BUILD2 – Learning to Pilot the SnakePlane

This article is by c2willis and originally appeared on the Alteryx Engine Works Blog here: https://community.alteryx.com/t5/Engine-Works-Blog/BUILD2-Learning-to-Pilot-the-SnakePlane/ba-p/436434

Ideas are important

It’s important to be prepared; ask any scout! I am an avid reader of the Community forums, and one particular idea piqued my interest. So I mocked up some controls for the potential tool in an App using the Interface tools and Interface Designer.

interface designer.png

With this rudimentary preparation and a couple other ideas to which I could pivot if needed, I walked into the conference room in Nashville, not really knowing what to expect.

 

BUILD for good, or for ‘other’ good

This year, BUILD2 had five different tracks, including the Alteryx for Good track which was back for the second year. The other tracks had varying degrees of requirements and openness, including an Open track where the participants could build anything they wanted to build for Alteryx. So far, I was feeling good about my selection to build a tool for the community.

 

Socializing the project

Most of the tables in the room were packed, and discussion about the emerging projects was lively, bringing a pleasant excitement tinged hum. The SDK track section didn’t have as many participants as other tracks, and many of us came with projects to work on. In the end, I ended up working on my own, but I had picked a project that was manageable so I was still feeling okay about my choice.

My recommendation for future attendees is to build a diverse team in the lead up to Inspire and make room to pivot and expand when you arrive. There are good reasons to plan ahead, and also to expand when necessary.

 

Connect with the Alteryx team

There were several Alteryx team members in the room, and it was a prime opportunity to meet them face to face and discuss the SDK platform in more detail. Along with the Solution Center and UX Lab, BUILD2 was among the best opportunities I had this year to meet and discuss the Alteryx platform with folk who work on it every day.

Additionally, the Alteryx team provided support through the day when any of the teams had questions. I had a couple typos in my HTML file that was blocking progress for a while, and I got help to debug them faster than I could have done it myself.

 

Make it fun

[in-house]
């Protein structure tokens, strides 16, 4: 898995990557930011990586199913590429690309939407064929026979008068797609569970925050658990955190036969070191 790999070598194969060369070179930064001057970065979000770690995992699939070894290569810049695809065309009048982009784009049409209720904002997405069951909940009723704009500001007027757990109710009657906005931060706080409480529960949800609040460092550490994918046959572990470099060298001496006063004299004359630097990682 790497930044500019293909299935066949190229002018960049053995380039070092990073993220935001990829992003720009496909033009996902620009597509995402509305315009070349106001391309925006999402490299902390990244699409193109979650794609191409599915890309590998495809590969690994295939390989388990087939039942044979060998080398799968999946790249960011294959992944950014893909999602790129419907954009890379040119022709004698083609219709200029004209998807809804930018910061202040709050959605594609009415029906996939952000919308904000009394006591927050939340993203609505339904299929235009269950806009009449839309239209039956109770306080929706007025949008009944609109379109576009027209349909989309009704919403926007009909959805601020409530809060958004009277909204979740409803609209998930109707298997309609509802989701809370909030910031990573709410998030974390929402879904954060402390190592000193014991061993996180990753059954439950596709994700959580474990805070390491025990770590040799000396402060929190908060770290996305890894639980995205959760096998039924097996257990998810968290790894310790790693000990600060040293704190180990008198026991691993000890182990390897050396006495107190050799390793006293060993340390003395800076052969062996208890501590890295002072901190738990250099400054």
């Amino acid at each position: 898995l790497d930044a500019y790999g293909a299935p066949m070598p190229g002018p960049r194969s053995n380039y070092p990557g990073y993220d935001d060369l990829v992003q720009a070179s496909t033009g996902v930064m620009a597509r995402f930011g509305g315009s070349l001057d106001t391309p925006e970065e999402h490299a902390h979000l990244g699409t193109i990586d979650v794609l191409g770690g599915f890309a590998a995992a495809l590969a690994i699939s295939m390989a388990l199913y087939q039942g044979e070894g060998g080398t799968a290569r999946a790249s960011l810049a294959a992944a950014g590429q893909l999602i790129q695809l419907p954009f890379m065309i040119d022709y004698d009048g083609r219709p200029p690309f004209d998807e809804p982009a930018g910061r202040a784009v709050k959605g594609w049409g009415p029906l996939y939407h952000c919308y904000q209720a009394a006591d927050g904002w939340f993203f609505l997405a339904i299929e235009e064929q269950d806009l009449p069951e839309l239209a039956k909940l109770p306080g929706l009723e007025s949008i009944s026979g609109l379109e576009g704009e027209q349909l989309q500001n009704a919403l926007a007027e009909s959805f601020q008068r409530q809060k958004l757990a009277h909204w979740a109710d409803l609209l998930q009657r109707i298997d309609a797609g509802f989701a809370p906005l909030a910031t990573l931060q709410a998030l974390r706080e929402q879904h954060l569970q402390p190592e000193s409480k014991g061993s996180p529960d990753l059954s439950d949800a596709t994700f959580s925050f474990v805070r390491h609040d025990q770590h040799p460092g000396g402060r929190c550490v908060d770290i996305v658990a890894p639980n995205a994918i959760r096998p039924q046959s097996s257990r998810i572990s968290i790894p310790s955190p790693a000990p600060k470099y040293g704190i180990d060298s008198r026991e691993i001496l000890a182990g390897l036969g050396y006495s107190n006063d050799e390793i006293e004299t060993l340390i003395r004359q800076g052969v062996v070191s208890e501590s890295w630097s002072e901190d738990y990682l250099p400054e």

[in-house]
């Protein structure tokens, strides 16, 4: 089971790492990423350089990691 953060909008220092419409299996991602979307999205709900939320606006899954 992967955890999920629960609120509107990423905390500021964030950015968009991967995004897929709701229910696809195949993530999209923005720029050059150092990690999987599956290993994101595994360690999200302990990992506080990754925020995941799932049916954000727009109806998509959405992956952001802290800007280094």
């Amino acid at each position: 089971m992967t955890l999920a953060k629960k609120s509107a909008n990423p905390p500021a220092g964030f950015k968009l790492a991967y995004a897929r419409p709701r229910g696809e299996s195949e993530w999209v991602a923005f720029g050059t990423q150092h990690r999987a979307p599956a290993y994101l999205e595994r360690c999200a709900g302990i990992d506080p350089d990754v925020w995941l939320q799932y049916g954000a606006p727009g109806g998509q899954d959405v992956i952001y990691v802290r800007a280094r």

Most importantly, I was committed to enjoy the experience in general. I wanted to have fun learning new SDK things, meeting new people, and building a fun tool. The competition was a way to do all of that, but also meant that I needed to submit something at the end of the day. Akin to a compressed college class!

For my project I picked a Python related name – Slither – to complement the fun SnakePlane name. And to go with a cool name, I searched for a free, and copyright free, icon to include in my YXI package. I feel good about the choice; it shouts ‘Slither’. Even if it has nothing whatsoever to do with the tool functionality.

icon.png

 

Include a sprinkle of functionality

Fun name and icon sourced, now I added in some Python code to make it useful. This is where I started to doubt my choice, because I hit the aforementioned errors in my HTML SDK widgets. It’s amazing how much time debugging can suck away from core development, but every lesson is valuable even the embarrassing ones!

Finally I was able to build the core functionality, and submitted the project by the deadline.

 

Lessons learned

Along the way I learned a lot about SnakePlane, but the first thing I’d like to share is actually about using the power of Python to your advantage. This was the first attempt at moving the GUI data name values from the OrderedDict (workflow_config) into the SimpleNamespace (user_data) for later use:

python1.png

And after working in SnakePlane for a while, it turned into this:

python2.png

The second thing is to read the tasks.py code, because the ‘build’ and ‘package’ invoke tasks have positional parameter options for reading from different ‘src’ locations, and packaging the code to different ‘package’ locations. This will be very helpful to me as I start to build a catalog of tools for our company.

python3.png